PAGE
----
• CLARA CARTRETTE

Native son is V.P. of railroad ties company


Ron Gaskins has been named vice president of a new local company that is not yet producing a product, so far as the public knows, but he is thrilled with the opportunities that lie ahead.

Marjorie Singley-Hall of Atlanta, chief executive officer of S&A Railroad Ties, LLC, announced last week that Gaskins will serve as president of the company. She said Gaskins is a good fit for the job.

“We need someone local, someone who knows the area and knows industry,” she said. Old railroad ties, other forms of treated wood such as telephone and light poles will be recycled into a product yet to be announced.

Gaskins is a native of the Guideway area and has a variety of work experience. He worked with Hayworth, a desk manufacturing company in Chadbourn, Nice Blends, a sweet potato fry plant, and he operated his own small trucking business.

“I am honored to be a part of this program,” Gaskins said. “I can’t wait to hear the whistles blow. To me, diesel engines, trucks and trains are commerce. Marjorie gave me the opportunity of a life time.”

While looking for a person to assume the vice presidency, Singley-Hall went to Columbus County Economic Development Director Gary Lanier for leads. He gave her a lot of resumes and Gaskins is the one she and the board of the new company chose.

“Ron and Gary had worked together,” she said. “We’re excited about the whole program. County commissioners, Jobs Foundation and others have been helpful.”

Gaskins added that Harry Foley, Lake Waccamaw mayor and a former staff member at Southeastern Community College, has also assisted.

It’s no secret that old railroad ties will be used to manufacture a product, but what the product or products will be has not been announced. It has been shadowed under the name of Project Black for some months, and will remain so until the company determines when everything will be revealed. However, some potential employees are now taking training classes at Southeastern Community College.

“We want to get a pool of people ready to pull from,” Singley-Hall said. “Ron has done a great job working with Southeastern Community College setting up classes. Dr. Anthony Clarke is making sure we have what we need and everybody has been very gracious and made everybody feel at home. Harry Foley, Rick Edwards, Gary Lanier, county commissioners and the Jobs Foundation have all been supportive. Mark Lennon, Beverlee Nance, Dr. Clarke, Economic Development — everybody has bent over backwards.

“R.J. Corman (railroad) is redoing the tracks and there are tracks around the business,” she added.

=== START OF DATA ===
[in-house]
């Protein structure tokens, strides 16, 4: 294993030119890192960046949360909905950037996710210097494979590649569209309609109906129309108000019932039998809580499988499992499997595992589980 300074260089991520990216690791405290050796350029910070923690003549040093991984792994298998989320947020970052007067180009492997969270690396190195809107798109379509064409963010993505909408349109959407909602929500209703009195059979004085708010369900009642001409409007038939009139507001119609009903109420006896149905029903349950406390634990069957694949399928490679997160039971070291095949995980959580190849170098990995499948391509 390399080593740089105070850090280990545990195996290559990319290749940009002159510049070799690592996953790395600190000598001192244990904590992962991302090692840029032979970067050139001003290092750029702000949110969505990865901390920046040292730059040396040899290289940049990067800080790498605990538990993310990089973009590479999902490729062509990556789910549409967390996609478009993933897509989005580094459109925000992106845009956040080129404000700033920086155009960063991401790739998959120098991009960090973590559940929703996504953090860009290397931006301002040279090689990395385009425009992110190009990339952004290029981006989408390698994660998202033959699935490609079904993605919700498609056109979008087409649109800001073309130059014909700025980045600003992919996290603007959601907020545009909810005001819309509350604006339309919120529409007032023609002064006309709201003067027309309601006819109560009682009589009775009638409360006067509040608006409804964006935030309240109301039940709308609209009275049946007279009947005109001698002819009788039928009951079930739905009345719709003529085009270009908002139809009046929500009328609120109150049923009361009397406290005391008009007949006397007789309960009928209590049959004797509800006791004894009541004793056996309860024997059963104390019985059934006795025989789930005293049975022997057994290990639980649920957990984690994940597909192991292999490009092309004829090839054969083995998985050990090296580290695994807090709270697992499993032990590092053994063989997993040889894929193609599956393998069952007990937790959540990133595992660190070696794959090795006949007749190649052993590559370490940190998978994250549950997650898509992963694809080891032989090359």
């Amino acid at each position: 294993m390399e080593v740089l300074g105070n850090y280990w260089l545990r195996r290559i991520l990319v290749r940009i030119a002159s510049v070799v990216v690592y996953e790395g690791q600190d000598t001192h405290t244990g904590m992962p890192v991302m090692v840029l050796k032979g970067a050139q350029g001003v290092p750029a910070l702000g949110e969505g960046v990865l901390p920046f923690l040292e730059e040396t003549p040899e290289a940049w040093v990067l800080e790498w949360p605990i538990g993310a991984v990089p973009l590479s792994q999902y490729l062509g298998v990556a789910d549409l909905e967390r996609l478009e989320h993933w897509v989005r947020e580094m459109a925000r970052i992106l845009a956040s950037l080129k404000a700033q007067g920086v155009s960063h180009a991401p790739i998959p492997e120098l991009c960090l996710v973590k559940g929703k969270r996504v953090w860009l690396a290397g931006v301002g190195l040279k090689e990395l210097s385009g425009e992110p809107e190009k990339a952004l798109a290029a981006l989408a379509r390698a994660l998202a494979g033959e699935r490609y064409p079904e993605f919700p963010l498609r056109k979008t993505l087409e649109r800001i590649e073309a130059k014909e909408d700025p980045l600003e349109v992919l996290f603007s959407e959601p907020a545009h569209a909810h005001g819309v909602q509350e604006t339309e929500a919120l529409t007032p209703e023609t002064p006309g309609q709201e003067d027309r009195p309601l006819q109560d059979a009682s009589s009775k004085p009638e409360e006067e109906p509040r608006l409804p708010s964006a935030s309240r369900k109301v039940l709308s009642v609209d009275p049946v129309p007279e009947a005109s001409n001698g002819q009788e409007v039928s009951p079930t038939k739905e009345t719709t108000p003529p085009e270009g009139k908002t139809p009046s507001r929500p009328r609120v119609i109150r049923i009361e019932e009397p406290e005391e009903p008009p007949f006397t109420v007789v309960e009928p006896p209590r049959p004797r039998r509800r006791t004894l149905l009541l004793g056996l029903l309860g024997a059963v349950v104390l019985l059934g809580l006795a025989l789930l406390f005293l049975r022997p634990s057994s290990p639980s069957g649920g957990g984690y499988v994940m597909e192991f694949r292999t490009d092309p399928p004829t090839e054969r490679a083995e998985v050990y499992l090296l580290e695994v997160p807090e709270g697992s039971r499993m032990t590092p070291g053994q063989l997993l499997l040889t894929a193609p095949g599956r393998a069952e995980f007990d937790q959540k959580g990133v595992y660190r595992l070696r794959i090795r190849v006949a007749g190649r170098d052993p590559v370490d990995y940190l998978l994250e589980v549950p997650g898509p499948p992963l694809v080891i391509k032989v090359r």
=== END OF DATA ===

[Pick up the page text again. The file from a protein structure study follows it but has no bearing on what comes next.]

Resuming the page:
“There are three grades of old poles,” she said, “and this company is primarily interested in Grade 3 because there is not a lot of moisture in them.” The railroad ties are already being pulled into the company’s location off U.S. 76 near the western town limits of Fair Bluff.

“We are working hard to get up and running and vendors are coming in,” Singley-Hall said. “Ron handles that and does a great job.”

Gaskins is married to the former Janie Norris who grew up in the Tabor City area and they reside in the Guideway community. They have two sons. Brandon is a nuclear medical technician. He and wife Kendall have three children, Caroline, Ava and John Luke and they live in Aynor, S.C. Casey is in law enforcement on the Columbus County Sheriff’s Department staff. He and his wife Madison live in Whiteville.

Gaskins is the son of the Rev. Robert and Lea Rue Gaskins and is a 1974 graduate of Nakina High School. He has worked in manufacturing logistics, mostly in shipping and receiving, and plant management. He studied at Horry Georgetown Tech and at Southeastern Community College, taking job related classes.

He said when he left Penn Ventilator, Gary Lanier came in “and we’ve always hit it off,” he said.

“I’m 60 years old and I’ve been offered the job of a lifetime,” he said with a big smile on his face. “I’m humbled; this will be a flagship. I’m tickled to death. I want to be a part of this company. The Bible says ‘To whom much is given, much is required.’ My dad raised me to make a plan and stick to the plan, but be careful and cautious. I want to make sure I don’t make mistakes.”

Singley-Hall is an experienced CEO, having headed up other companies. Gaskins said she was up-front when she hired him: she wants to hire locally, you have to be community minded and do business locally.”

She is active in the Daughters of the American Revolution, now serving as regent of the Atlanta chapter, the second oldest chapter in the USA. It has 255 members, and 68 are under the age of 30.

Hall-Singley says she enjoys the DAR because she believes in what it stands for: “God, home and country are very important.”

Singley-Hall and Gaskins say they hope to be up and running within a couple of months. They expect to employ 40 to 50 people.

Project Black is expected to employ several hundred people.

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